Figure 7.  Dip-netting fish after seining.
Credit: Tina Crosby (2004)


Advantages and Disadvantages


Acrylic traps are primarily made of solid pieces of transparent acrylic and, by design, they cause less abrasion and physical damage to the fish than wire traps. However, unlike wire traps, water can only flow through the two ends of an acrylic trap which can lead to water quality problems within the trap far sooner than is typical with wire traps. Therefore, acrylic traps must be closely monitored to avoid high ammonia levels, low dissolved oxygen levels, or other critical changes in water quality (see UF/IFAS Fact Sheet FA-16 Ammonia, and UF/IFAS Fact Sheet FA-27 Dissolved Oxygen for Fish Production, While acrylic traps help reduce abrasion, they can cost four or five times more than wire traps, and they require more storage space.

High densities of fish in wire traps can degrade water quality within the trap and fish may abrade themselves against the wire. Therefore, wire traps must also be monitored for fish numbers. In addition, the mesh of a wire trap may gill smaller fish.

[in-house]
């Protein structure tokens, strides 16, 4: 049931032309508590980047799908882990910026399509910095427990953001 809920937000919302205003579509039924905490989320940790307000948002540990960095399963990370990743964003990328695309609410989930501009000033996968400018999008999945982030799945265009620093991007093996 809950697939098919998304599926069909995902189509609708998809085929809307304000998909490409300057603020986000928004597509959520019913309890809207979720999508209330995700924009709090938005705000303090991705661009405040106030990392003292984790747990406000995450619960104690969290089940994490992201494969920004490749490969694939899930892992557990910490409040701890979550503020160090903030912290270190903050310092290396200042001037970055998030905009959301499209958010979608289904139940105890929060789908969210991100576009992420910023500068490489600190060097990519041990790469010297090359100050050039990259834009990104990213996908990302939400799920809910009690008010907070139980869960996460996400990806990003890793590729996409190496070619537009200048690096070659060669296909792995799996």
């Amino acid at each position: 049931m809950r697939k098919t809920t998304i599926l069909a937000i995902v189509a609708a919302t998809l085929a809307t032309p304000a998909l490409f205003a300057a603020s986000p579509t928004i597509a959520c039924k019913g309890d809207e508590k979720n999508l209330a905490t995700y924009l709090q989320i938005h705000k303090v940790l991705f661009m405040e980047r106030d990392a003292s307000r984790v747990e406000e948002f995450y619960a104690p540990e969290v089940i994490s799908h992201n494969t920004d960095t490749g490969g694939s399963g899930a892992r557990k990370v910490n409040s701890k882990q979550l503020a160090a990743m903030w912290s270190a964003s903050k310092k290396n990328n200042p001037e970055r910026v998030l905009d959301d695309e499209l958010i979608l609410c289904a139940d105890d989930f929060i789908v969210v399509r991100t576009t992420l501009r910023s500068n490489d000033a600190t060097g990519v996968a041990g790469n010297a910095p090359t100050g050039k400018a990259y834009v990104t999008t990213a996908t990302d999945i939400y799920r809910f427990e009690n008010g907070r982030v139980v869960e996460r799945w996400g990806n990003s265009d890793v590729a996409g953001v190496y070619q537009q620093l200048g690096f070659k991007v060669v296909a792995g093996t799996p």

Fish species must be taken into consideration when deciding placement of traps and whether trapping or seining is required. For example, gouramis breathe atmospheric oxygen using a specialized structure called a labyrinth organ. If a trap is completely submerged, gouramis will not be able to aquire enough oxygen from the water via their gills and will drown. If a trap is used, some part of it must be placed and secured above the water line to allow the fish to respire at the surface.

Under optimal conditions, trapping can yield a large number of fish with minimal effort, and traps can be baited, deployed, and harvested by one person. However, when fish are not being trapped as well as needed or expected, additional traps may need to be deployed, additional ponds may need to be trapped, or the fish may need to be seined from the pond to harvest the desired number of fish.